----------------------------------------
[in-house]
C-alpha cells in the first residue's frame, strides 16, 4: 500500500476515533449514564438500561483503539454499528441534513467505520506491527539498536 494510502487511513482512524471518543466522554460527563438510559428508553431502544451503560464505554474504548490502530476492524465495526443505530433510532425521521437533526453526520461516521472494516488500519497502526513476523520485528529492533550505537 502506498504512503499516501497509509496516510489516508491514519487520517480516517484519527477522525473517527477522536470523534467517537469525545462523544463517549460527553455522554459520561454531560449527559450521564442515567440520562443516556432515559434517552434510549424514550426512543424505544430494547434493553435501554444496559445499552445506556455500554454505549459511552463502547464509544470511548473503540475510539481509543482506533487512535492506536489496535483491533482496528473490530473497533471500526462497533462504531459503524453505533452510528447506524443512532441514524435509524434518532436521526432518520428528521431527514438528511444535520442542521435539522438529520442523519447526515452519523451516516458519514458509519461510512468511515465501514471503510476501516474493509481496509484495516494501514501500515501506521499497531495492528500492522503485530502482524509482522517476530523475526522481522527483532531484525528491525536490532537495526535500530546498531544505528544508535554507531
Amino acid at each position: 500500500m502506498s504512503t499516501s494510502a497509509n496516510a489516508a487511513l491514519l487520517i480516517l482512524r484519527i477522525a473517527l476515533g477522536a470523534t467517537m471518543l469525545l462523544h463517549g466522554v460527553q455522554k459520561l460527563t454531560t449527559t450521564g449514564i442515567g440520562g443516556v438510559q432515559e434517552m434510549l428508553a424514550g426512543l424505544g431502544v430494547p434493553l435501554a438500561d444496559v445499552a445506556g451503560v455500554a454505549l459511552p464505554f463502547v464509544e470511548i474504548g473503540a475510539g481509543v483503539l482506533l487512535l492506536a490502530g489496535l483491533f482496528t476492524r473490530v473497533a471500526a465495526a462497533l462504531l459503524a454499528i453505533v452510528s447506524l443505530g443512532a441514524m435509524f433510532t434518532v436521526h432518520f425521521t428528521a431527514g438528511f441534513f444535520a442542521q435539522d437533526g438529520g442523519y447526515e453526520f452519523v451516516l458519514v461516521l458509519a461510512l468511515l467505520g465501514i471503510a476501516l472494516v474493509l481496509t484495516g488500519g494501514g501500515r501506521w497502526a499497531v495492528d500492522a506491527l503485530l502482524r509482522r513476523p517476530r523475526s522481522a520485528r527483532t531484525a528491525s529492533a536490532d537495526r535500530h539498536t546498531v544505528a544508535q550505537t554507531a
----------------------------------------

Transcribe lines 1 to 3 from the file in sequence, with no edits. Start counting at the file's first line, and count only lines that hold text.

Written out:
[in-house]
C-alpha cells in the first residue's frame, strides 16, 4: 500500500476515533449514564438500561483503539454499528441534513467505520506491527539498536 494510502487511513482512524471518543466522554460527563438510559428508553431502544451503560464505554474504548490502530476492524465495526443505530433510532425521521437533526453526520461516521472494516488500519497502526513476523520485528529492533550505537 502506498504512503499516501497509509496516510489516508491514519487520517480516517484519527477522525473517527477522536470523534467517537469525545462523544463517549460527553455522554459520561454531560449527559450521564442515567440520562443516556432515559434517552434510549424514550426512543424505544430494547434493553435501554444496559445499552445506556455500554454505549459511552463502547464509544470511548473503540475510539481509543482506533487512535492506536489496535483491533482496528473490530473497533471500526462497533462504531459503524453505533452510528447506524443512532441514524435509524434518532436521526432518520428528521431527514438528511444535520442542521435539522438529520442523519447526515452519523451516516458519514458509519461510512468511515465501514471503510476501516474493509481496509484495516494501514501500515501506521499497531495492528500492522503485530502482524509482522517476530523475526522481522527483532531484525528491525536490532537495526535500530546498531544505528544508535554507531
Amino acid at each position: 500500500m502506498s504512503t499516501s494510502a497509509n496516510a489516508a487511513l491514519l487520517i480516517l482512524r484519527i477522525a473517527l476515533g477522536a470523534t467517537m471518543l469525545l462523544h463517549g466522554v460527553q455522554k459520561l460527563t454531560t449527559t450521564g449514564i442515567g440520562g443516556v438510559q432515559e434517552m434510549l428508553a424514550g426512543l424505544g431502544v430494547p434493553l435501554a438500561d444496559v445499552a445506556g451503560v455500554a454505549l459511552p464505554f463502547v464509544e470511548i474504548g473503540a475510539g481509543v483503539l482506533l487512535l492506536a490502530g489496535l483491533f482496528t476492524r473490530v473497533a471500526a465495526a462497533l462504531l459503524a454499528i453505533v452510528s447506524l443505530g443512532a441514524m435509524f433510532t434518532v436521526h432518520f425521521t428528521a431527514g438528511f441534513f444535520a442542521q435539522d437533526g438529520g442523519y447526515e453526520f452519523v451516516l458519514v461516521l458509519a461510512l468511515l467505520g465501514i471503510a476501516l472494516v474493509l481496509t484495516g488500519g494501514g501500515r501506521w497502526a499497531v495492528d500492522a506491527l503485530l502482524r509482522r513476523p517476530r523475526s522481522a520485528r527483532t531484525a528491525s529492533a536490532d537495526r535500530h539498536t546498531v544505528a544508535q550505537t554507531a